For centuries it has been known that time of day is important in asthma. Symptoms of uncontrolled asthma are worst around 4am, when airflow obstruction and airways inflammation are most severe. Many asthma treatments are taken in the morning, however there are data suggesting that steroids are more efficacious if taken mid-afternoon. Investigating the biological timing of asthma is crucial to better understand the pathogenesis of asthma and this may lead to the discovery of new drug targets, and the identification of dynamic biomarkers that change by time of day. We used an ‘omics’ approach to investigate the 24-hour time course of breath volatile organic compounds (VOCs) and serum lipids in asthmatics and healthy volunteers.
• Define new biochemical pathways involved in circadian rhythm in asthma
• Discover novel circadian biomarkers in asthma
Method: We recruited 10 atopic asthmatics and 10 healthy volunteers to complete four study visits, including an overnight stay. Blood, exhaled NO, induced sputum and breath were sampled at six-hour intervals, and physiological measurements made. Breath samples were analysed by gas chromatography/mass spectrometry. Gaussian process based statistical modelling was used to determine which of the identified VOCs were rhythmic. Serum samples were also analysed for rhythmic lipid mediators of the ceramide/sphingolipid pathways.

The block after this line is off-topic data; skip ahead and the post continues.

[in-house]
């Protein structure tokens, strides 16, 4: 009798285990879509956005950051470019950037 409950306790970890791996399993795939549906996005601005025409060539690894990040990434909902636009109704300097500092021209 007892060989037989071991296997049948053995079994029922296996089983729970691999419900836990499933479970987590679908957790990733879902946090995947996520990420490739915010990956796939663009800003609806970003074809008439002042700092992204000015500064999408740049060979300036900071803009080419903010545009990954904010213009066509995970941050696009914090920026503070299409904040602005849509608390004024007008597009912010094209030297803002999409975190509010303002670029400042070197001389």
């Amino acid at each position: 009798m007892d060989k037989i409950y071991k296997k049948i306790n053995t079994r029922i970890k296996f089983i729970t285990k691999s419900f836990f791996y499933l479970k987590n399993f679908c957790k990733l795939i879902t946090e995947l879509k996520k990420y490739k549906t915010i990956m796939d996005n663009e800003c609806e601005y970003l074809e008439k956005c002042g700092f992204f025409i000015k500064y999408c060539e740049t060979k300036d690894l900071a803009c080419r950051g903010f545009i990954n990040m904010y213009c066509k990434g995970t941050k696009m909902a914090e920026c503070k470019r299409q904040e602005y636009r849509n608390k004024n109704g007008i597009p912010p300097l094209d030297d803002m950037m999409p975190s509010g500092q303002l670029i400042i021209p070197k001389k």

Results: Patients with asthma (mean age 42.8 years ±3.2 vs healthy 40.2years ±4.2 (ns)) with a mean FEV1 of 3.16L (compared to 3.64L in healthy (ns)), demonstrated significant reversibility of FEV1 to beta-agonist (265±43.85ml, vs 52±33.86ml in healthy). There was a high amplitude circadian change in FEV1 in asthmatics (the nadir is at 4am). Sputum eosinophils in asthmatics peaked at 4am, however, exhaled nitric oxide showed no diurnal variability in asthmatics (see Figure 1). Breathomic analysis demonstrated significant circadian variability in seven VOCs in asthma (but not in healthy volunteers), including 2-undecanal (Figure 1). Lipidomic analysis is currently underway.
Discussion: For the first time we have identified VOCs in breath that are uniquely rhythmic in asthma and may lead to identification of metabolic pathways important in the pathogenesis of asthma.